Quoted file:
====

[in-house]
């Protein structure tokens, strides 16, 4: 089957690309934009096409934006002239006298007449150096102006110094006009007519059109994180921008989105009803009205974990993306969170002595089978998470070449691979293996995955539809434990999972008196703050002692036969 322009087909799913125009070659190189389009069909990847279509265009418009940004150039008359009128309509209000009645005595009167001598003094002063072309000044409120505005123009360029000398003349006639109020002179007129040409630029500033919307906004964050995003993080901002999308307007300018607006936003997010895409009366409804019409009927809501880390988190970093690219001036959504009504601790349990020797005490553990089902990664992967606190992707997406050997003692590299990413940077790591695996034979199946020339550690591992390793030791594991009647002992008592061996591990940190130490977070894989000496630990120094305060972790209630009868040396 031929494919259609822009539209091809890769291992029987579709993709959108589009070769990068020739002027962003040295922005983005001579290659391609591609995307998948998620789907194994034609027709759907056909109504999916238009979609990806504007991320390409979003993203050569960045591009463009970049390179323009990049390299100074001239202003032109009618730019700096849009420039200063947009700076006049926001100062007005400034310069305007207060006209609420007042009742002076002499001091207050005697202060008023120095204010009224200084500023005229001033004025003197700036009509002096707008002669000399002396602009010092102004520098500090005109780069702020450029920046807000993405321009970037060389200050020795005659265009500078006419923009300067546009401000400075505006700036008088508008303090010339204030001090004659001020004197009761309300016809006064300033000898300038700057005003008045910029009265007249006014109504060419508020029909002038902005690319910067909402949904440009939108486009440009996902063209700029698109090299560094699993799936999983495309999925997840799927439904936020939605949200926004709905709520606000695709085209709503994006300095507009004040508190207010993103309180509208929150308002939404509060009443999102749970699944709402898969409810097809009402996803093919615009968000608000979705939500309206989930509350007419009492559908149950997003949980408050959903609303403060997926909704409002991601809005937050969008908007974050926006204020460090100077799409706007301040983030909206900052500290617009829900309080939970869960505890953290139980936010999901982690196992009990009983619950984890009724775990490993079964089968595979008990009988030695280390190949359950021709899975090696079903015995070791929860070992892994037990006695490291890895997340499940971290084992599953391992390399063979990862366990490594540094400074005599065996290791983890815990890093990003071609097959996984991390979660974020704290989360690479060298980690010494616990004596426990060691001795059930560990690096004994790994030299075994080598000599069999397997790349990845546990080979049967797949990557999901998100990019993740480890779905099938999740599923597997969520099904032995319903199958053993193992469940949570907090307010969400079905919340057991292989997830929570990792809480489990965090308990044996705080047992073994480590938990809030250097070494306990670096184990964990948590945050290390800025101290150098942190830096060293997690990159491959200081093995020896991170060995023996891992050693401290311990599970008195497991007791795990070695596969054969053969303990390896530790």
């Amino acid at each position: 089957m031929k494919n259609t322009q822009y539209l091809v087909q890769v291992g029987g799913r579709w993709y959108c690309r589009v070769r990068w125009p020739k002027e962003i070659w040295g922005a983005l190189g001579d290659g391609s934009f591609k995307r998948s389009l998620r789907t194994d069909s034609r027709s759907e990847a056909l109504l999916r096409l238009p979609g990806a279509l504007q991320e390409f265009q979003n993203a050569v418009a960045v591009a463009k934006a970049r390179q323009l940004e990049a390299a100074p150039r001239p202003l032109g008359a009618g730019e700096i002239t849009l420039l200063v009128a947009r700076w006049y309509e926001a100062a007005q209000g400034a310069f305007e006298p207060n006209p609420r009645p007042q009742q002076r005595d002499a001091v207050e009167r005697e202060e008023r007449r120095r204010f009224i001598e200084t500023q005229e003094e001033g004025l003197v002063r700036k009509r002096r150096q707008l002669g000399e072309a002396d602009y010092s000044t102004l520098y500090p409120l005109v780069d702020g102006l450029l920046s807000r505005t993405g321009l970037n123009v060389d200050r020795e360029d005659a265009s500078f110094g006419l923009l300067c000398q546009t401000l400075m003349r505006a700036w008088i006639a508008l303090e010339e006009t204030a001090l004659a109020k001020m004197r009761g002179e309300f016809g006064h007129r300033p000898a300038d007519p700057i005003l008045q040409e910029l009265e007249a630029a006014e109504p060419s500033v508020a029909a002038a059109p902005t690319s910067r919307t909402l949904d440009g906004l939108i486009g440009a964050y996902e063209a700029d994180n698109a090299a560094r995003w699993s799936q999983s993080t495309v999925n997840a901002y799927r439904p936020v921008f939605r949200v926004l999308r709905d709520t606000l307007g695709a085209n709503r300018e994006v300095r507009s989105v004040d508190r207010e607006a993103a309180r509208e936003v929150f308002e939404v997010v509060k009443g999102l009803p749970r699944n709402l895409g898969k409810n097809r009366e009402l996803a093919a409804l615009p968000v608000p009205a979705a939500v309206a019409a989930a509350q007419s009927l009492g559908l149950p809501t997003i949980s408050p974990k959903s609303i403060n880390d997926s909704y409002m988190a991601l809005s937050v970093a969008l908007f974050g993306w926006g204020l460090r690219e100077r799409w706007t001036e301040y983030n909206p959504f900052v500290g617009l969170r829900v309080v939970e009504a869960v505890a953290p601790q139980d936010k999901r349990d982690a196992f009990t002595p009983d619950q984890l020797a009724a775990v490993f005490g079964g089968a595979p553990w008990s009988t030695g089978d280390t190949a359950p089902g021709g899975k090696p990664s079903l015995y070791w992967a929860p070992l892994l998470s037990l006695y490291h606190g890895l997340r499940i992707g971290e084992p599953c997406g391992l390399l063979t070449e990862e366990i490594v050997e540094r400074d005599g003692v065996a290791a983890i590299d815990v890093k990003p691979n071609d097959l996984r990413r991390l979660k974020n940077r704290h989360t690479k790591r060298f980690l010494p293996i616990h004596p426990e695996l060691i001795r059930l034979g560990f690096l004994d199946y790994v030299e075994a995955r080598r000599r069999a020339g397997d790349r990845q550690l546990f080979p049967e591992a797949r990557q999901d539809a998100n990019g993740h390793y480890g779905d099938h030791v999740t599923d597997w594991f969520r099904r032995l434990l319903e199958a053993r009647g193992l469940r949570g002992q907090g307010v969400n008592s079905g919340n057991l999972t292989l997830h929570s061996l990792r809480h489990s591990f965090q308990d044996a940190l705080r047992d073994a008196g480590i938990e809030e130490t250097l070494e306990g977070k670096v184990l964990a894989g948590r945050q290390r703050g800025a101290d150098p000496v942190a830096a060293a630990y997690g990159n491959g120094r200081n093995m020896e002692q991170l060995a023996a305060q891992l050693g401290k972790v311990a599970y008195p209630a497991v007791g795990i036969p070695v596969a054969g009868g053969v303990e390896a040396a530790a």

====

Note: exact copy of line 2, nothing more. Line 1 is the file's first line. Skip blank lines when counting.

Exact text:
């Protein structure tokens, strides 16, 4: 089957690309934009096409934006002239006298007449150096102006110094006009007519059109994180921008989105009803009205974990993306969170002595089978998470070449691979293996995955539809434990999972008196703050002692036969 322009087909799913125009070659190189389009069909990847279509265009418009940004150039008359009128309509209000009645005595009167001598003094002063072309000044409120505005123009360029000398003349006639109020002179007129040409630029500033919307906004964050995003993080901002999308307007300018607006936003997010895409009366409804019409009927809501880390988190970093690219001036959504009504601790349990020797005490553990089902990664992967606190992707997406050997003692590299990413940077790591695996034979199946020339550690591992390793030791594991009647002992008592061996591990940190130490977070894989000496630990120094305060972790209630009868040396 031929494919259609822009539209091809890769291992029987579709993709959108589009070769990068020739002027962003040295922005983005001579290659391609591609995307998948998620789907194994034609027709759907056909109504999916238009979609990806504007991320390409979003993203050569960045591009463009970049390179323009990049390299100074001239202003032109009618730019700096849009420039200063947009700076006049926001100062007005400034310069305007207060006209609420007042009742002076002499001091207050005697202060008023120095204010009224200084500023005229001033004025003197700036009509002096707008002669000399002396602009010092102004520098500090005109780069702020450029920046807000993405321009970037060389200050020795005659265009500078006419923009300067546009401000400075505006700036008088508008303090010339204030001090004659001020004197009761309300016809006064300033000898300038700057005003008045910029009265007249006014109504060419508020029909002038902005690319910067909402949904440009939108486009440009996902063209700029698109090299560094699993799936999983495309999925997840799927439904936020939605949200926004709905709520606000695709085209709503994006300095507009004040508190207010993103309180509208929150308002939404509060009443999102749970699944709402898969409810097809009402996803093919615009968000608000979705939500309206989930509350007419009492559908149950997003949980408050959903609303403060997926909704409002991601809005937050969008908007974050926006204020460090100077799409706007301040983030909206900052500290617009829900309080939970869960505890953290139980936010999901982690196992009990009983619950984890009724775990490993079964089968595979008990009988030695280390190949359950021709899975090696079903015995070791929860070992892994037990006695490291890895997340499940971290084992599953391992390399063979990862366990490594540094400074005599065996290791983890815990890093990003071609097959996984991390979660974020704290989360690479060298980690010494616990004596426990060691001795059930560990690096004994790994030299075994080598000599069999397997790349990845546990080979049967797949990557999901998100990019993740480890779905099938999740599923597997969520099904032995319903199958053993193992469940949570907090307010969400079905919340057991292989997830929570990792809480489990965090308990044996705080047992073994480590938990809030250097070494306990670096184990964990948590945050290390800025101290150098942190830096060293997690990159491959200081093995020896991170060995023996891992050693401290311990599970008195497991007791795990070695596969054969053969303990390896530790």